Monday, July 21, 2008
The Seventh Circuit an opinion released last week in Hall v. Nalco Co., in what seems to be a case of first impression at the circuit level, held that terminating a women for the time she took to undergo fertility treatments would violate Title VII as amended by the Pregnancy Discrimination Act. The PDA states in part, "[t]he terms 'because of sex' or 'on the basis of sex' include, but are not limited to, because of or on the basis of pregnancy, childbirth, or related medical conditions." Pub. L. No. 95-555, 92 Stat. 2076 (1978).
The Supreme Court interpreted that provision in International Union U.A.W. v. Johnson Controls and held that employers could not consider women's fertility in making employment decisions. Female fertility, or the capacity to become pregnant, was a condition related to pregnancy, and thus covered by the PDA's definition of sex. Two circuits have considered a related issue, whether infertility is a condition covered by Title VII in the context of insurance benefits, and both distinguished Johnson Controls. In Saks v. Franklin Covey, the Second Circuit held that both men and women could be infertile, and procedures are performed on women to treat both male and female infertility, so the insurance plan's lack of coverage was thus not gender discrimination. The court left open the specific question presented by the Hall case, about penalties for using leave to have infertility treatments. In Krauel v. Iowa Methodist Medical Center, the Eighth Circuit came to a similar conclusion, holding that "[p]regnancy and childbirth, which occur after conception, are strikingly different from infertility, which prevents conception."
The Seventh Circuit found that Hall's situation was governed by Johnson Controls and distinguished the benefits cases:
Nalco’s conduct, viewed in the light most favorable to Hall, suffers from the same defect as the policy in Johnson Controls. Employees terminated for taking time off to undergo IVF—just like those terminated for taking time off to give birth or receive other pregnancy-related care—will always be women. This is necessarily so; IVF is one of several assisted reproductive technologies that involves a surgical impregnation procedure. . . . Thus, contrary to the district court’s conclusion, Hall was terminated not for the gender-neutral condition of infertility, but rather for the gender-specific quality of childbearing capacity.
Because adverse employment action based on childbearing capacity will always result in “treatment of a person in a manner which but for that person’s sex would be different,” . . . Hall’s allegations present a cognizable claim of sex discrimination under Title VII.
The court rejected the argument that Hall had made that infertile women were a class protected by Title VII.
One thing that puzzled me about the court's reasoning is the assertion that those terminated for taking time off for undergoing IVF will only be women. Men may sometimes need to take time off of work to participate in IVF or other fertility processes. For example, there are some surgical or at least invasive procedures that men sometimes undergo in combination with the in-vitro fertilization or intra-uterine insemination procedures that women undergo. One situation is where live sperm have to be retreived directly from the testes. At the same time, those procedures are not time sensitive in the way that the procedures that women undergo are, and so perhaps it's not inevitable that men will have to miss work for them. Or perhaps the court was being very specific about what it meant to "undergo IVF," defining that implicitly only to the parts of the process that are performed on women.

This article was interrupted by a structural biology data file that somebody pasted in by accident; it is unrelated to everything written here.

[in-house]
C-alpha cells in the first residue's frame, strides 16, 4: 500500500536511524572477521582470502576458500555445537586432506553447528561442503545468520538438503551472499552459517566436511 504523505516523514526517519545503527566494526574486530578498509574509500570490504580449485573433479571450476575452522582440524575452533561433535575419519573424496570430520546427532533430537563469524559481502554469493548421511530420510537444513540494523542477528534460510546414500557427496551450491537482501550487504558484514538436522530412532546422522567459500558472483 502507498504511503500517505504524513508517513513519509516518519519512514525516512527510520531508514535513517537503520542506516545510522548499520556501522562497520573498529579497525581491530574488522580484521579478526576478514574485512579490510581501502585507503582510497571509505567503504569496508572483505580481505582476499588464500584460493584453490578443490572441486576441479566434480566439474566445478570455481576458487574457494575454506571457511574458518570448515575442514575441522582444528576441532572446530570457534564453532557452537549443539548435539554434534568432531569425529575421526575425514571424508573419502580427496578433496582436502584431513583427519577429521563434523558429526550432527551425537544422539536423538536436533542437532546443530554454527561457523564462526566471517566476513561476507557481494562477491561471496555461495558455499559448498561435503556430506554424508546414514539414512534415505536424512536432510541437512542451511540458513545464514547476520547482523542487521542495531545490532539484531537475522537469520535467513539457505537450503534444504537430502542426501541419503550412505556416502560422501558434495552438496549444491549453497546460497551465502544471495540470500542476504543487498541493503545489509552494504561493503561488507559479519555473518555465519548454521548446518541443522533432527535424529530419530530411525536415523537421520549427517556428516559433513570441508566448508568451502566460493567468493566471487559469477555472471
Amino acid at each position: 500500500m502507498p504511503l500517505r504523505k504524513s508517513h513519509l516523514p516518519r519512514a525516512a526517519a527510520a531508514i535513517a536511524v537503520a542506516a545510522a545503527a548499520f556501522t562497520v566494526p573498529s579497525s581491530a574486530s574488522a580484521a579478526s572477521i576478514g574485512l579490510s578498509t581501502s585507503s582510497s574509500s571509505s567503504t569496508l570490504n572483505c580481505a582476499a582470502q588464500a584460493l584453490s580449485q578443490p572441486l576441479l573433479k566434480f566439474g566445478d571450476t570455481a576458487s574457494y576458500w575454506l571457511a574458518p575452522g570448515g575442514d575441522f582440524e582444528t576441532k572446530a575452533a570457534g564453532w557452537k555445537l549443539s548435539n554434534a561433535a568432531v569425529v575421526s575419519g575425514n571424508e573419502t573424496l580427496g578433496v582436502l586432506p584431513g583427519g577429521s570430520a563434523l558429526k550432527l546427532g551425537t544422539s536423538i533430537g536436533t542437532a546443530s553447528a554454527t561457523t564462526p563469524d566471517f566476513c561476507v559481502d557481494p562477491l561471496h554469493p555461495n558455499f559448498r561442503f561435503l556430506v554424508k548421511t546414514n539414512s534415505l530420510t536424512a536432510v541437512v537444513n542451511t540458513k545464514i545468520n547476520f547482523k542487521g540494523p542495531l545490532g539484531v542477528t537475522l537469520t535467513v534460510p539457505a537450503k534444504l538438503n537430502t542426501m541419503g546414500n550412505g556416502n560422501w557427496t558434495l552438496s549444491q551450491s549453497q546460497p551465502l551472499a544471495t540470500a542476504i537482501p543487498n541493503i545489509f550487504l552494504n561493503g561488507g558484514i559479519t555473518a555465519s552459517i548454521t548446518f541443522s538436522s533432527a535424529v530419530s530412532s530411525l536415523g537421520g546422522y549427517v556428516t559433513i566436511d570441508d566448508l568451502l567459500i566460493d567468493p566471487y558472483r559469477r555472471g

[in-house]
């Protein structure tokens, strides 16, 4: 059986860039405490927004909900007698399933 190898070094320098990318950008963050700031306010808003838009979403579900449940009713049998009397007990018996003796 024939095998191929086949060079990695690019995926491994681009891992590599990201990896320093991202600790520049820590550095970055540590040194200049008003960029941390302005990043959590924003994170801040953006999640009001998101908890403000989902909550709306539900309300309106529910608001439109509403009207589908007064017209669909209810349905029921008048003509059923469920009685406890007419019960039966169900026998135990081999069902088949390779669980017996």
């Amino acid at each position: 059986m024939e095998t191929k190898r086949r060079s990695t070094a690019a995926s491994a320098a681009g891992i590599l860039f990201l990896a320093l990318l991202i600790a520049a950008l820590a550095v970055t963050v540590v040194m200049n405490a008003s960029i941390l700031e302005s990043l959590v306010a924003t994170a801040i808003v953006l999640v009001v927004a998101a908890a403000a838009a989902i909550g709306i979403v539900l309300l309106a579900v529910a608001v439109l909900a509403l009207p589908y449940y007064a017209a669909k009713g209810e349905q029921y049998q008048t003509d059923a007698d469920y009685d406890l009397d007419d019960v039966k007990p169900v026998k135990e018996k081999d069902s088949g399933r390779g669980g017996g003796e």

Even though the Seventh Circuit held that it was infertility plus gender differentiation that made this fall under Title VII's prohibition, the decision still seems inconsistent at least with Krauel's holding that infertility is not a medical condition related to pregnancy. And that could have far-reaching effects, as will the other important piece of analysis, that because the fertility procedures (at least those at issue) all take place within a woman's body, penalizing a person for having the procedures will be penalizing the person because of sex. Those lines of analysis impact how courts have viewed the issue of prescription contraception coverage. In fact, it may create a circuit split with the Eighth Circuit, which last year, in In Re Union Pacific Railroad Employment Practices Litigation extended Krauel and held that denial of coverage for prescription contraception, even though it only exists for women and only operates on women's bodies, is not discrimination under Title VII. The court held that contraception is not related to pregnancy because it is a medical treatment "only indicated prior to pregnancy" and prevents pregnancy from even occurring.
I foresee more litigation related to infertility and contraception in the future.